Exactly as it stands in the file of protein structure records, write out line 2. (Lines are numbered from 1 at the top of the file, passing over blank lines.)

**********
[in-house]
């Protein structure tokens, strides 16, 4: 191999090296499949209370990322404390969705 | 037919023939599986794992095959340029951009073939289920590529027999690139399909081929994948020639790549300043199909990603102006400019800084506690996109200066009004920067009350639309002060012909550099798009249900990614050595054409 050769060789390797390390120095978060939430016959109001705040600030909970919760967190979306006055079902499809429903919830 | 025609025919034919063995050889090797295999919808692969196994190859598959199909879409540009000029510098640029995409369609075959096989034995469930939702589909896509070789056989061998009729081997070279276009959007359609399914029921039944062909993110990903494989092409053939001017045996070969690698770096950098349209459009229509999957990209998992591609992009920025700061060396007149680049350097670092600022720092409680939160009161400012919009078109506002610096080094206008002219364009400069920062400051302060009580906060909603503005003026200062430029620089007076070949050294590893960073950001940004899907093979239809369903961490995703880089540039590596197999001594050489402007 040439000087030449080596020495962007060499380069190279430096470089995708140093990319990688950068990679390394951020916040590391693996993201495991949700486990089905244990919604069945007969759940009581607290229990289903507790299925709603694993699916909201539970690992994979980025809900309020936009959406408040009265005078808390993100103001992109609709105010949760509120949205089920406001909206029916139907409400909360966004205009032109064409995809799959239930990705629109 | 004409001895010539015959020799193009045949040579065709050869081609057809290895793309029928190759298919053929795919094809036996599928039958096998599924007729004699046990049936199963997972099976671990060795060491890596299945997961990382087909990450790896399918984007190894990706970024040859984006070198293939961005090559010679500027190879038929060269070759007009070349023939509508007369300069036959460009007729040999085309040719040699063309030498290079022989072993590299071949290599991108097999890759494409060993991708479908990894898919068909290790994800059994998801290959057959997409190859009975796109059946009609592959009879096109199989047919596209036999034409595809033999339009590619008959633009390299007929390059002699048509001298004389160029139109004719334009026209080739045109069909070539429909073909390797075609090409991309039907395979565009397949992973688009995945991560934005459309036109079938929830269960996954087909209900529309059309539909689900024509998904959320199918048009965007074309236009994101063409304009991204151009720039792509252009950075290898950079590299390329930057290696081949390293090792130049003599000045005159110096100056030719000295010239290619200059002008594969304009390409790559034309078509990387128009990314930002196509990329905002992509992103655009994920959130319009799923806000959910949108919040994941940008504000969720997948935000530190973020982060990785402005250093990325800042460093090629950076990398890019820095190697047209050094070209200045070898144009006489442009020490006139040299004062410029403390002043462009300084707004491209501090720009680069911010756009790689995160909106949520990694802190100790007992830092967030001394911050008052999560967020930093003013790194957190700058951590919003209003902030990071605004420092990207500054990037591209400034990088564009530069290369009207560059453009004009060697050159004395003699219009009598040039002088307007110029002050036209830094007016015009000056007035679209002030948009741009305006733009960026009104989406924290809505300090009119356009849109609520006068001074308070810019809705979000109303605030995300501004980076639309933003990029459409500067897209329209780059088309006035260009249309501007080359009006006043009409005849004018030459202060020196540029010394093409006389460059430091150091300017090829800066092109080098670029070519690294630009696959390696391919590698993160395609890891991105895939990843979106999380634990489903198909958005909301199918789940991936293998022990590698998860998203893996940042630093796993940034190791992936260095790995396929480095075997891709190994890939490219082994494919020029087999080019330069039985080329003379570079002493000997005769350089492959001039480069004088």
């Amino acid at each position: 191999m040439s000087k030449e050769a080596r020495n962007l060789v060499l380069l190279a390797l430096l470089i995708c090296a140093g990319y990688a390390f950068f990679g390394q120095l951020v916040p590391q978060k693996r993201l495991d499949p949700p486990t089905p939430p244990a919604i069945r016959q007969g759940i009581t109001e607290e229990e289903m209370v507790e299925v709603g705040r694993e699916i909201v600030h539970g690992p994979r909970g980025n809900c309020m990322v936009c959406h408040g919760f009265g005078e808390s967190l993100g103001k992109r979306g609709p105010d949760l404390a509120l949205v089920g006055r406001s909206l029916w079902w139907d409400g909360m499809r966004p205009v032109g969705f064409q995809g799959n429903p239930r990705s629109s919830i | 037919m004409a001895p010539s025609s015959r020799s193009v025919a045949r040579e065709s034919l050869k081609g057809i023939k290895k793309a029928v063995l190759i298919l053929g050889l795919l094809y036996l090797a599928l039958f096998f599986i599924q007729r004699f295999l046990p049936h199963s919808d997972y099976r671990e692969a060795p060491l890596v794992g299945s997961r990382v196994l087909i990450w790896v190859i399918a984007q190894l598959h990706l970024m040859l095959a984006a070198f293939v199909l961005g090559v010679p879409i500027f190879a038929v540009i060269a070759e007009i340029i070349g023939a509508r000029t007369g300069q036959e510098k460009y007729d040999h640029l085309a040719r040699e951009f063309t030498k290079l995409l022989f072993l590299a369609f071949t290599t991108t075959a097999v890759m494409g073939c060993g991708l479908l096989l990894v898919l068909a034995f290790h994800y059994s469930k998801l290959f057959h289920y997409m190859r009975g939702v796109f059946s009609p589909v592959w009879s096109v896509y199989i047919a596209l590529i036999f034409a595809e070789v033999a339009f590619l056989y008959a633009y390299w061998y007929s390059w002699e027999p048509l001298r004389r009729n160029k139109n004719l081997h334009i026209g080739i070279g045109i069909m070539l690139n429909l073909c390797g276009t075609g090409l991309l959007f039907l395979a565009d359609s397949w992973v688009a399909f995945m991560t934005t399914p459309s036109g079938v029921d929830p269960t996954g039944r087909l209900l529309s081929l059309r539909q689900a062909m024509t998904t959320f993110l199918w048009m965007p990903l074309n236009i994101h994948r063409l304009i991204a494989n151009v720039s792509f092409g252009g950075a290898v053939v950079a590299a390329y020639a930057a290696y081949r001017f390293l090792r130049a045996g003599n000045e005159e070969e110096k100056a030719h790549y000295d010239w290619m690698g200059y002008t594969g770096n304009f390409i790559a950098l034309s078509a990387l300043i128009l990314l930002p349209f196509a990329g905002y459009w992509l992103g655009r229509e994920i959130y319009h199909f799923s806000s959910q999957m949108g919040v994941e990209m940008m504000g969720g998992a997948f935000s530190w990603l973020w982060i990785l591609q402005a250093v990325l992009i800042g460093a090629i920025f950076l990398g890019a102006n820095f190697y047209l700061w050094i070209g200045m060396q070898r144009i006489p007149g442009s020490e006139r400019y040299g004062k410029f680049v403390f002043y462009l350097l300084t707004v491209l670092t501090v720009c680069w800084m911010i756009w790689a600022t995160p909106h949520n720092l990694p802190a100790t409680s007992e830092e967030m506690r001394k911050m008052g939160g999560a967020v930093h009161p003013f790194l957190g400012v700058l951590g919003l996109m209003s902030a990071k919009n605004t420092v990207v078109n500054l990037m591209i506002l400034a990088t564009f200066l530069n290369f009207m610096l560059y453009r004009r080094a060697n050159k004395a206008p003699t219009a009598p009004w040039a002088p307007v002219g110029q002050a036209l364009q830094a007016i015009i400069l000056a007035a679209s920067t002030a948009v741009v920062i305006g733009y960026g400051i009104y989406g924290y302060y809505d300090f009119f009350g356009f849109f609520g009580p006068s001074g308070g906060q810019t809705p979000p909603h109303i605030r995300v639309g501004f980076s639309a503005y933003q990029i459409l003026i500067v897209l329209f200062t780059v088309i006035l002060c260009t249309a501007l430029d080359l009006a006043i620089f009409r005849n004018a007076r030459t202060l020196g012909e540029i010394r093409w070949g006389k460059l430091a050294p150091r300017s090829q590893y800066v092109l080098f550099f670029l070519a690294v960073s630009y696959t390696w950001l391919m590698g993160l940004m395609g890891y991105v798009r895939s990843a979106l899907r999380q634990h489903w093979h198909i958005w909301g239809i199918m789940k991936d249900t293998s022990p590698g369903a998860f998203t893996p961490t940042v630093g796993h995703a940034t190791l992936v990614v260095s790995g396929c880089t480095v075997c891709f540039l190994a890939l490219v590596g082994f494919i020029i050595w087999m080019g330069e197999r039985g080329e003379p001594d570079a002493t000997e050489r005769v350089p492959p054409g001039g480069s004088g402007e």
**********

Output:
């Protein structure tokens, strides 16, 4: 191999090296499949209370990322404390969705 | 037919023939599986794992095959340029951009073939289920590529027999690139399909081929994948020639790549300043199909990603102006400019800084506690996109200066009004920067009350639309002060012909550099798009249900990614050595054409 050769060789390797390390120095978060939430016959109001705040600030909970919760967190979306006055079902499809429903919830 | 025609025919034919063995050889090797295999919808692969196994190859598959199909879409540009000029510098640029995409369609075959096989034995469930939702589909896509070789056989061998009729081997070279276009959007359609399914029921039944062909993110990903494989092409053939001017045996070969690698770096950098349209459009229509999957990209998992591609992009920025700061060396007149680049350097670092600022720092409680939160009161400012919009078109506002610096080094206008002219364009400069920062400051302060009580906060909603503005003026200062430029620089007076070949050294590893960073950001940004899907093979239809369903961490995703880089540039590596197999001594050489402007 040439000087030449080596020495962007060499380069190279430096470089995708140093990319990688950068990679390394951020916040590391693996993201495991949700486990089905244990919604069945007969759940009581607290229990289903507790299925709603694993699916909201539970690992994979980025809900309020936009959406408040009265005078808390993100103001992109609709105010949760509120949205089920406001909206029916139907409400909360966004205009032109064409995809799959239930990705629109 | 004409001895010539015959020799193009045949040579065709050869081609057809290895793309029928190759298919053929795919094809036996599928039958096998599924007729004699046990049936199963997972099976671990060795060491890596299945997961990382087909990450790896399918984007190894990706970024040859984006070198293939961005090559010679500027190879038929060269070759007009070349023939509508007369300069036959460009007729040999085309040719040699063309030498290079022989072993590299071949290599991108097999890759494409060993991708479908990894898919068909290790994800059994998801290959057959997409190859009975796109059946009609592959009879096109199989047919596209036999034409595809033999339009590619008959633009390299007929390059002699048509001298004389160029139109004719334009026209080739045109069909070539429909073909390797075609090409991309039907395979565009397949992973688009995945991560934005459309036109079938929830269960996954087909209900529309059309539909689900024509998904959320199918048009965007074309236009994101063409304009991204151009720039792509252009950075290898950079590299390329930057290696081949390293090792130049003599000045005159110096100056030719000295010239290619200059002008594969304009390409790559034309078509990387128009990314930002196509990329905002992509992103655009994920959130319009799923806000959910949108919040994941940008504000969720997948935000530190973020982060990785402005250093990325800042460093090629950076990398890019820095190697047209050094070209200045070898144009006489442009020490006139040299004062410029403390002043462009300084707004491209501090720009680069911010756009790689995160909106949520990694802190100790007992830092967030001394911050008052999560967020930093003013790194957190700058951590919003209003902030990071605004420092990207500054990037591209400034990088564009530069290369009207560059453009004009060697050159004395003699219009009598040039002088307007110029002050036209830094007016015009000056007035679209002030948009741009305006733009960026009104989406924290809505300090009119356009849109609520006068001074308070810019809705979000109303605030995300501004980076639309933003990029459409500067897209329209780059088309006035260009249309501007080359009006006043009409005849004018030459202060020196540029010394093409006389460059430091150091300017090829800066092109080098670029070519690294630009696959390696391919590698993160395609890891991105895939990843979106999380634990489903198909958005909301199918789940991936293998022990590698998860998203893996940042630093796993940034190791992936260095790995396929480095075997891709190994890939490219082994494919020029087999080019330069039985080329003379570079002493000997005769350089492959001039480069004088």